Attribution and Cellular Memory

"Situational variables can exert powerful influences over human behavior, more so that we recognize or acknowledge."  – Phil Zimbardo

Is surrendering your child to strangers a situational or dispositional act?

Does a mother abandon her child because of the circumstances she is in or because of the person she is and was raised to be? Was she pressured to conform to societal norms or did she spend her young years dreaming of having a baby so she could give it away to strangers or leave it in a dumpster or at a hospital?

Naturally, based on my point of view, I will say a mothers decision to abandon her child to strangers is situational. Many (usually those that profit from the sale of children or adoptees themselves) have openly disagreed with me. They choose to believe that a mother abandoning her child is dispositional. She wanted to. She enjoyed it. She has no regret. She is evil. She never wanted the baby. She met with an adoption counselor before her child was born. Clearly she did not want the child.

When trying to decide what caused a mother to surrender her child, many prefer to focus on her abilities, traits and motives rather than the situation she was in. These factors are often grossly overestimated (She could have changed her mind. She had a choice. She was not drugged). This results in what is commonly known as a fundamental attribution error. Said differently, fundamental attribution means that certain people have an unjustified tendency to assume that a mothers actions depend on what "kind" of person that mother is rather than on the social and environmental forces influencing her.

This attribution concerns me in reunion. If our children believe that we never wanted them, always planned on abandoning them, did it with knowledge and intent and glee, what can we do? Can we correct that attribution error? Will anything we do or say make a difference?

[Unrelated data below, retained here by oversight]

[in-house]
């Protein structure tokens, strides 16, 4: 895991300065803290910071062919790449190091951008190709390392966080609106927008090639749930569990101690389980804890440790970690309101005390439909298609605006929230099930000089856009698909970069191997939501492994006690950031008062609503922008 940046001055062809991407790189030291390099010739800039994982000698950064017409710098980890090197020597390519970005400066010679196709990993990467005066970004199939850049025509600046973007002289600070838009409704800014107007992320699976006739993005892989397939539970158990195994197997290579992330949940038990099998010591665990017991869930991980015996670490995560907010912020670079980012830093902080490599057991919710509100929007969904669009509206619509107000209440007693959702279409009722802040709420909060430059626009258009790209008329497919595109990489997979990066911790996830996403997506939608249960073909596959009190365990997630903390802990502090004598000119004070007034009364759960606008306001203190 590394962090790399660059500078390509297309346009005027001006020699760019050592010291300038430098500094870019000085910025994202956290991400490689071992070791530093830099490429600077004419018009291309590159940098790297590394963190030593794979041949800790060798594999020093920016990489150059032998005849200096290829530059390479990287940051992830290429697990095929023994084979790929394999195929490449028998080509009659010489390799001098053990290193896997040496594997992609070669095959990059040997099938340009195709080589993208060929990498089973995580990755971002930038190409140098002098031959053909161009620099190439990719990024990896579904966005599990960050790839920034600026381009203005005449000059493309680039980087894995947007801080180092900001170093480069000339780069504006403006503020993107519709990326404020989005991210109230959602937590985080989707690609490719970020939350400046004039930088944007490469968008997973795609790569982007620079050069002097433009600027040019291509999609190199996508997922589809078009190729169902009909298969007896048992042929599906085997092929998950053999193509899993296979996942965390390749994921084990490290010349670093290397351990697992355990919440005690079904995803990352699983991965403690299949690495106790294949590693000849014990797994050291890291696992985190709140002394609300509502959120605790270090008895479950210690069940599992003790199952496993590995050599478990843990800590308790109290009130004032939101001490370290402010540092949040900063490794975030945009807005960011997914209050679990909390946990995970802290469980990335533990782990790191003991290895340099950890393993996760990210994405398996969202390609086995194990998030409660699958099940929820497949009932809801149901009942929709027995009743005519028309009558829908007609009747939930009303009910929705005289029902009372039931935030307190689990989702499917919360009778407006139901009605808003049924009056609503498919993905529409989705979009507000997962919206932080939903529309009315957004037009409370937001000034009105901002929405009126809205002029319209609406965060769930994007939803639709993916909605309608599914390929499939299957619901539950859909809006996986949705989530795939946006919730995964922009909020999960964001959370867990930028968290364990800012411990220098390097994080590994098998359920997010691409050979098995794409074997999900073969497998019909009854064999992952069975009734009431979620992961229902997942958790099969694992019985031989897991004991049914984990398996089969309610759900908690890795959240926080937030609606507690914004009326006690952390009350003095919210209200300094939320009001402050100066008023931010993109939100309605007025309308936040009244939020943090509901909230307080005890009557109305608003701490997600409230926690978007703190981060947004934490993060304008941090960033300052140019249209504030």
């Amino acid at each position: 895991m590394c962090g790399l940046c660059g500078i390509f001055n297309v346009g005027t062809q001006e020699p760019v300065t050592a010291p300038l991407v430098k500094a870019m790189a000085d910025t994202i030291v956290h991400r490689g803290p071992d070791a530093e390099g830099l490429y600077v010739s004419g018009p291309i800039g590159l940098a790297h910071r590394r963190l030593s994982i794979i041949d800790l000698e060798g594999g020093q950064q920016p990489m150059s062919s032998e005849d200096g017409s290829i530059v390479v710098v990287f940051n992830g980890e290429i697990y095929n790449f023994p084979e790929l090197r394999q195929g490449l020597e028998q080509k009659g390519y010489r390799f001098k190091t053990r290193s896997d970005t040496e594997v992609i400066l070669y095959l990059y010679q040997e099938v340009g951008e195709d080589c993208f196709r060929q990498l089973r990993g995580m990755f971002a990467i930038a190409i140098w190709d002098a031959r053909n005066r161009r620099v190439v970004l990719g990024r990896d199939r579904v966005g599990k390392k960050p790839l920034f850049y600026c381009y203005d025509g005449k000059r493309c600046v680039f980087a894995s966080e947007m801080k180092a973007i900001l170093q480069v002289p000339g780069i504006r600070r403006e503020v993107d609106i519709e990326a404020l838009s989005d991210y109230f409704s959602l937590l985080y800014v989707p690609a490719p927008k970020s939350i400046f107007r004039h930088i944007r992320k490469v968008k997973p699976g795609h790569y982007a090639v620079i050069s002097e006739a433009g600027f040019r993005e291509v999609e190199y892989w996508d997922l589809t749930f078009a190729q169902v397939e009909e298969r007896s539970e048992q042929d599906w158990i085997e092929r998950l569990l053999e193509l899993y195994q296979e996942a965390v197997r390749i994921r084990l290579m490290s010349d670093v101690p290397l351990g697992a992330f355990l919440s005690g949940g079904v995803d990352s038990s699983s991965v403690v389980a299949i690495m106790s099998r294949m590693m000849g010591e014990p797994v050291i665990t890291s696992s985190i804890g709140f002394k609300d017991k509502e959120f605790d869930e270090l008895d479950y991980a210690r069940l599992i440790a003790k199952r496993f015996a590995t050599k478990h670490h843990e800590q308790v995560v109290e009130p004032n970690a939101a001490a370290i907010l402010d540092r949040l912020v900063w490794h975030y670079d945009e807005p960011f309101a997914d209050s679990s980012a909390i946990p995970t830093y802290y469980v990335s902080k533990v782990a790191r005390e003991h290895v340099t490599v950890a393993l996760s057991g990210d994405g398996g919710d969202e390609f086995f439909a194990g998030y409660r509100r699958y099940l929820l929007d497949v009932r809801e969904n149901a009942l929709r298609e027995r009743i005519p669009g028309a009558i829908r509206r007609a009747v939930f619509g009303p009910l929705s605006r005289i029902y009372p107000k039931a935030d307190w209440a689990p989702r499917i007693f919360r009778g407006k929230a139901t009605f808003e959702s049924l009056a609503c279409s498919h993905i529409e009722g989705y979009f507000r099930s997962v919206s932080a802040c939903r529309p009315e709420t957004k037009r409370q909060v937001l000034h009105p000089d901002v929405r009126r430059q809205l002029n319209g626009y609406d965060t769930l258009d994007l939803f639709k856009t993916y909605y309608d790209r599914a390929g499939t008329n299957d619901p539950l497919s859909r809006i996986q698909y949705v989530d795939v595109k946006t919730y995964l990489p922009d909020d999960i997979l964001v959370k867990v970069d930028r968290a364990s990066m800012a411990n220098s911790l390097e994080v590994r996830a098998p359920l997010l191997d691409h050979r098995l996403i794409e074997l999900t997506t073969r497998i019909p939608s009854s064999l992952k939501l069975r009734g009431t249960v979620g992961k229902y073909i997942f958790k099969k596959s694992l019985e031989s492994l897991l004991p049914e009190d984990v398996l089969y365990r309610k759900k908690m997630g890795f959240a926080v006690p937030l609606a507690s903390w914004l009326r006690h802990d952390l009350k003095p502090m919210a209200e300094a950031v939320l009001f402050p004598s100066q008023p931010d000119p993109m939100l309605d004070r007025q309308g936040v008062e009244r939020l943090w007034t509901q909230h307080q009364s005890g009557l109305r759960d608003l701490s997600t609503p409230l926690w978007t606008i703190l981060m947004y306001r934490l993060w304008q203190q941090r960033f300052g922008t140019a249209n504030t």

Researching fundamental attribution tells me that certain "debiasing" techniques have been effective in reducing the potency of the error. Two of those techniques are:

1. Taking heed of "consensus" information. If most people behave the same way when put in the same situation, then the situation is more likely to be the cause of the behavior.

Interesting. Does this mean if most of the mothers that are sent to maternity homes abandon their children, we might be able to suggest that the situation (the home and the influences it provides) are the cause of the resulting behavior? Or perhaps if you have a group of mothers told for nine months they are worthless and their baby is better off without them, they might actually end up believing that?

2. Asking oneself how one would behave in the same situation.

In my limited experience, this technique doesn’t work in adoption reunion. It is nearly if not completely impossible for a male to imagine himself in the same situation as his unsupported expectant mother. This technique works sometimes with our female children but not always. Many adoptees insist they would know better, they would do differently, they would never abandon their child. This is even less likely to work if the adoptee being asked the question was also pregnant and unwed but kept her child. She is unable to separate her and the support and knowledge she may have had from that which her mother did not.

To complicate the attribution error concern further, there is cellular memory. Cellular memory is the hypothesis that certain memories, habits, tastes are stored in cells in human bodies not just our brains (imprinting). There is research that suggests an abandoned child knows, feels, remembers, in every cell of their body that their mother left them. At the age the abandonment likely happened, they would have been unable to intellectually process the cause of the event (situation).

If this primitive memory meets up with an adult fundamental attribution error, does a mother have any chance in reunion with her child?

13 Thoughts.

  1. They choose to believe that a mother abandoning her child is dispositional. She wanted to. She enjoyed it. She has no regret. She is evil. She never wanted the baby. She met with an adoption counselor before her child was born. Clearly she did not want the child.